DIABETICS living in one part of Hampshire are seven times more likely to have an amputation than people living 100 miles down the road.

That is according to new figures from the charity Diabetes UK, who say the so-called “postcode lottery” gap is growing.

The organisation fears there are still too many amputations that could have been prevented by better care. It has released figures based on NHS data which reveal Fareham and Gosport is the worst performing area in the country.

According to figures from Public Health England, between April 2010 and March 2013 there were 5.1 amputations per 1,000 diabetics in Fareham and Gosport, compared with 0.7 in Brent in London, the best performing area in the country, and 2.6 nationally.

The rate is 4.2 in Southampton, 3.1 in West Hampshire and 4.3 in Portsmouth.

There are more than 1,000 diabetic-related amputations in the UK every week and Diabetes UK claims evidence shows that up to 80 per cent could be prevented.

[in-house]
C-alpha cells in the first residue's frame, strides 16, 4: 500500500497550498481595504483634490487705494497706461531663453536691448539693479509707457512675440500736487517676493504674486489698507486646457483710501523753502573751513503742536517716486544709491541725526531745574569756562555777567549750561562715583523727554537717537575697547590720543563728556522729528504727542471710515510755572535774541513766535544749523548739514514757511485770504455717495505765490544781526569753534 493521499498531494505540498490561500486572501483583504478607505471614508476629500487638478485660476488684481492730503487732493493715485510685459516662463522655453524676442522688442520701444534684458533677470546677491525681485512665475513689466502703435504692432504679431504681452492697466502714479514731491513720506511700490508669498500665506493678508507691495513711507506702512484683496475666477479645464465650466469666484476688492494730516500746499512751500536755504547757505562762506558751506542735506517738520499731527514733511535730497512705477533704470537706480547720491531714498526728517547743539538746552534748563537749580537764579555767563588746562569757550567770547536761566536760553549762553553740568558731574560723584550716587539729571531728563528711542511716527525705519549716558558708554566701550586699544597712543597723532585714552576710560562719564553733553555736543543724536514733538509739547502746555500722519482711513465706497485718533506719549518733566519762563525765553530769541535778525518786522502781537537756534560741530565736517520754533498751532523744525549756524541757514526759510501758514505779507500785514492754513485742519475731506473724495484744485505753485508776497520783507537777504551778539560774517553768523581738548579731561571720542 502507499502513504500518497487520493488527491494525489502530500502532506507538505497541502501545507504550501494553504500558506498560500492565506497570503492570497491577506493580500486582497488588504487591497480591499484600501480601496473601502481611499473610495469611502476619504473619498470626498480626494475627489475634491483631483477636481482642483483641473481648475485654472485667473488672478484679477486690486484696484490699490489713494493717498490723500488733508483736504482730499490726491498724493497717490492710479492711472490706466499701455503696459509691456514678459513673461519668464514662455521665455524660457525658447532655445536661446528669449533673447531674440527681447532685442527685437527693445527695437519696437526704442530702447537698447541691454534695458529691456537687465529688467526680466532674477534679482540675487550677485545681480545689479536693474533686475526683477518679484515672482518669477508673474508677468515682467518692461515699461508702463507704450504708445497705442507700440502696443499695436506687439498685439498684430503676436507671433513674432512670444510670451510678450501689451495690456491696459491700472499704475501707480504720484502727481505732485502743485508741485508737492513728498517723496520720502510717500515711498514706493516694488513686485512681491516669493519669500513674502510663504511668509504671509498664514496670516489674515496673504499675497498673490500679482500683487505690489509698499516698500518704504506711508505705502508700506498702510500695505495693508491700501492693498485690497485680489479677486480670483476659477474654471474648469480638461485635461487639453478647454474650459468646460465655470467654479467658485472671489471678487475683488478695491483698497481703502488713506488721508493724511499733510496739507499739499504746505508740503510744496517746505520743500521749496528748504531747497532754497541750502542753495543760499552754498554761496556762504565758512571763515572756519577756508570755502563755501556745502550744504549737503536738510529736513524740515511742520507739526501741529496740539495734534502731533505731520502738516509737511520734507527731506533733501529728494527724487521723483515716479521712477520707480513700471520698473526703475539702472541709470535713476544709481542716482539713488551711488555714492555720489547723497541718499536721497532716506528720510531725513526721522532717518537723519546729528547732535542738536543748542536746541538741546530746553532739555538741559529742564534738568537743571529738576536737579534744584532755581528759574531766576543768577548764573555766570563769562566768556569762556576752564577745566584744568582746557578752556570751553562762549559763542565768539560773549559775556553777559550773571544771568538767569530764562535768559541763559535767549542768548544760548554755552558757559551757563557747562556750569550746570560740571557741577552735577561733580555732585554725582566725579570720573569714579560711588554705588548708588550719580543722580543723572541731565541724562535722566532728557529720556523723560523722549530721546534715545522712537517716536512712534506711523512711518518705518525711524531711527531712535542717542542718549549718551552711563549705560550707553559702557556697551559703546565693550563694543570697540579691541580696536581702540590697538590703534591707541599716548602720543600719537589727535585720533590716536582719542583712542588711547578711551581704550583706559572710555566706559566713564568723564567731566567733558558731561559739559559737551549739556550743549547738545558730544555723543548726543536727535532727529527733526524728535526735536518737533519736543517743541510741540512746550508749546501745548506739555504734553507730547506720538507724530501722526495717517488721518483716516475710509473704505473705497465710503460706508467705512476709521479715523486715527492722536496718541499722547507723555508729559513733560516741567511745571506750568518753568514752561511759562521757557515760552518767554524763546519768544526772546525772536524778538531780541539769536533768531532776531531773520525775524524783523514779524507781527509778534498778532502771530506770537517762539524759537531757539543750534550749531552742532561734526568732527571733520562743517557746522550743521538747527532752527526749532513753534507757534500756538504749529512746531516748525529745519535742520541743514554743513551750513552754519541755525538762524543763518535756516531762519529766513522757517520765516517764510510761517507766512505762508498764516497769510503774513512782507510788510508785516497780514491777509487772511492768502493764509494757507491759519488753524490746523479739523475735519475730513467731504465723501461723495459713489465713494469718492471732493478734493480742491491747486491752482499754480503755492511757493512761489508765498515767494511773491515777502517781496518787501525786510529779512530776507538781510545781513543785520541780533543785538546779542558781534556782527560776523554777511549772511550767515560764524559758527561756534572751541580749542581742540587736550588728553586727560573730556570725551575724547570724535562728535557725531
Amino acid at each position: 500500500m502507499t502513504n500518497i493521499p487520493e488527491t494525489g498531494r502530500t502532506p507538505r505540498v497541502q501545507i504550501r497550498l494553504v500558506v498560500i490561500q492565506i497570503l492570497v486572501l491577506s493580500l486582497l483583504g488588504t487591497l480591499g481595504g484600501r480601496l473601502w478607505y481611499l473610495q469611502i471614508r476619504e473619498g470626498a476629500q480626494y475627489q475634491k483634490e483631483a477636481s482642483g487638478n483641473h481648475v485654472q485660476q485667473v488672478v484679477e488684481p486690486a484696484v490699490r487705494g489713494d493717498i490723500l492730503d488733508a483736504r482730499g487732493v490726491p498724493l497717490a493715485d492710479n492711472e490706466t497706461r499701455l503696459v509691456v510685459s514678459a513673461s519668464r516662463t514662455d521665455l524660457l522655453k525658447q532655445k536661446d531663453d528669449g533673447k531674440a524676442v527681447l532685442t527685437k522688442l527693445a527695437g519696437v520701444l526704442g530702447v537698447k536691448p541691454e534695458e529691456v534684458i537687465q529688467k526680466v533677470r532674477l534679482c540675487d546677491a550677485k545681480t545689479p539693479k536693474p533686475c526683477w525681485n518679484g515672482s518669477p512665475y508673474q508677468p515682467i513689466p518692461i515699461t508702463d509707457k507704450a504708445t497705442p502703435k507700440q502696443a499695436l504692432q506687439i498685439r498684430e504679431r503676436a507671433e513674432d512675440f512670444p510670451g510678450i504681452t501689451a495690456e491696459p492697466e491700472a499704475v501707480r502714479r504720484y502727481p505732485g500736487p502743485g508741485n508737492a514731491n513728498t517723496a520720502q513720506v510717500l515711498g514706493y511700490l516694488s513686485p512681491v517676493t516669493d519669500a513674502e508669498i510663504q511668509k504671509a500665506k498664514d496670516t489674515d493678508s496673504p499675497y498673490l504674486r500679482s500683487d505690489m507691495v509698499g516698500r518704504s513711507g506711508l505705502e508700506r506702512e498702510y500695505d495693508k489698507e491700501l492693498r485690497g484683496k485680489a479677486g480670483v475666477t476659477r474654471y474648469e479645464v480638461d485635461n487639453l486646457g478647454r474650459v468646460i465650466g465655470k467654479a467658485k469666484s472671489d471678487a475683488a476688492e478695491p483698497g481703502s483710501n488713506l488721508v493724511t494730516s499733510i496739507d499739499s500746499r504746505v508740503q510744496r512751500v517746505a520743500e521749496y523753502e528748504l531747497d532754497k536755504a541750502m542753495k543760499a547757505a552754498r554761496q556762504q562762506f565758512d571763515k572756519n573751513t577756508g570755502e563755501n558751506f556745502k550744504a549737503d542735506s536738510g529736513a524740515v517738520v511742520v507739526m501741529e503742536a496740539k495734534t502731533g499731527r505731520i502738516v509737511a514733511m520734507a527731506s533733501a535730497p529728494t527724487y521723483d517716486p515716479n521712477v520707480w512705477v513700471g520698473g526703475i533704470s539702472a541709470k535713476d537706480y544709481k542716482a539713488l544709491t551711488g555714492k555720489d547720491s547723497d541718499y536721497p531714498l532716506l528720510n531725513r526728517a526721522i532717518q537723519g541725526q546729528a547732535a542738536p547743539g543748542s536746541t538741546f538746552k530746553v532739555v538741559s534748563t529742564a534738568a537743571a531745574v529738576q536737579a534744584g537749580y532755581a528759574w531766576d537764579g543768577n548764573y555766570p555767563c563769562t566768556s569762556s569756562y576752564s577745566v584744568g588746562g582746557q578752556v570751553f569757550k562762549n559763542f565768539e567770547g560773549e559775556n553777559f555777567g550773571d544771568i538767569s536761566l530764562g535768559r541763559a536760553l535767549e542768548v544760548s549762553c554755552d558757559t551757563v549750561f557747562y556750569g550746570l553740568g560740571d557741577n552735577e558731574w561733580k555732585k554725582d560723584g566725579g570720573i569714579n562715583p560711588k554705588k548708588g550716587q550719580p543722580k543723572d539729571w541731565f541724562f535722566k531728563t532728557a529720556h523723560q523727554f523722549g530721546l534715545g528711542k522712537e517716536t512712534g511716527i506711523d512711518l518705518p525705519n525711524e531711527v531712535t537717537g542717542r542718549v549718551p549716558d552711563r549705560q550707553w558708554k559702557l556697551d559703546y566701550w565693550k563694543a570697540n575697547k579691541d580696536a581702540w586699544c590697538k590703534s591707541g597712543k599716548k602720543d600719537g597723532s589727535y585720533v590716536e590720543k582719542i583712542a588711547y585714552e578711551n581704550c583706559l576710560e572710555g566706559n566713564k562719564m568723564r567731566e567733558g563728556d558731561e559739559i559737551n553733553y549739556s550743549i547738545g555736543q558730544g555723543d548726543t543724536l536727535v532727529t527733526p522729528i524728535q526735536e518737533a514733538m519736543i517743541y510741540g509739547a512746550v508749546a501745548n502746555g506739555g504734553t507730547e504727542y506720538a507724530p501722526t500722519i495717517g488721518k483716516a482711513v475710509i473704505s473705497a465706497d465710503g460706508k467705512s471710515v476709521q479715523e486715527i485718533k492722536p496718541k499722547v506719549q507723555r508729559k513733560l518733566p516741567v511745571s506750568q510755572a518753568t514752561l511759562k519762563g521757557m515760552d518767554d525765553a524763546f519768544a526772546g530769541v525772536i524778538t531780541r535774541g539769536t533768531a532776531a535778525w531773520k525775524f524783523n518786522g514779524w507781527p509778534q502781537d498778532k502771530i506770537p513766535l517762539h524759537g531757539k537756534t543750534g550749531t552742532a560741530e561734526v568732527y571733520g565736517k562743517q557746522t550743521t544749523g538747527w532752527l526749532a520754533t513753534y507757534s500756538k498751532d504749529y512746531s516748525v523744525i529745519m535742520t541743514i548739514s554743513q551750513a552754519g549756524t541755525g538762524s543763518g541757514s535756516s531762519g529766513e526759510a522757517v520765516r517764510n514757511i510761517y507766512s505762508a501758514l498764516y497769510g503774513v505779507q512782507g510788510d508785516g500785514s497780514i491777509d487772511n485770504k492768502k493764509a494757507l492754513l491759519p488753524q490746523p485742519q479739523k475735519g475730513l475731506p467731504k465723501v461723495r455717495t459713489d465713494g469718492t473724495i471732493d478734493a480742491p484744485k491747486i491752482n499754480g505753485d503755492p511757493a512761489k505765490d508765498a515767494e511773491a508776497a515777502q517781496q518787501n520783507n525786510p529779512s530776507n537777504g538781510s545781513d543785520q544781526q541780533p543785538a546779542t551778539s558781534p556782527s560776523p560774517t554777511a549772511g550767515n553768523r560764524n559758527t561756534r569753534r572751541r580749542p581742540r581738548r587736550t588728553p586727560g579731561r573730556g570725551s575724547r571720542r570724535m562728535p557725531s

Diabetes sufferer Raymond Hale, from Stubbington, chairman of the Fareham Diabetes UK group, said the problem in Fareham and Gosport was down to a combination of factors.

He said residents were not getting enough education on managing their condition. He also believed doctors and nurses had insufficient knowledge on how to deal with diabetic patients and referrals to hospital specialists were taking too long – in some cases six months to speak to a podiatrist. He said diabetics were more at risk of amputation because of nerve damage which meant they might not be aware of a wound. Poor circulation and sugar-rich blood can help an infection to grow faster.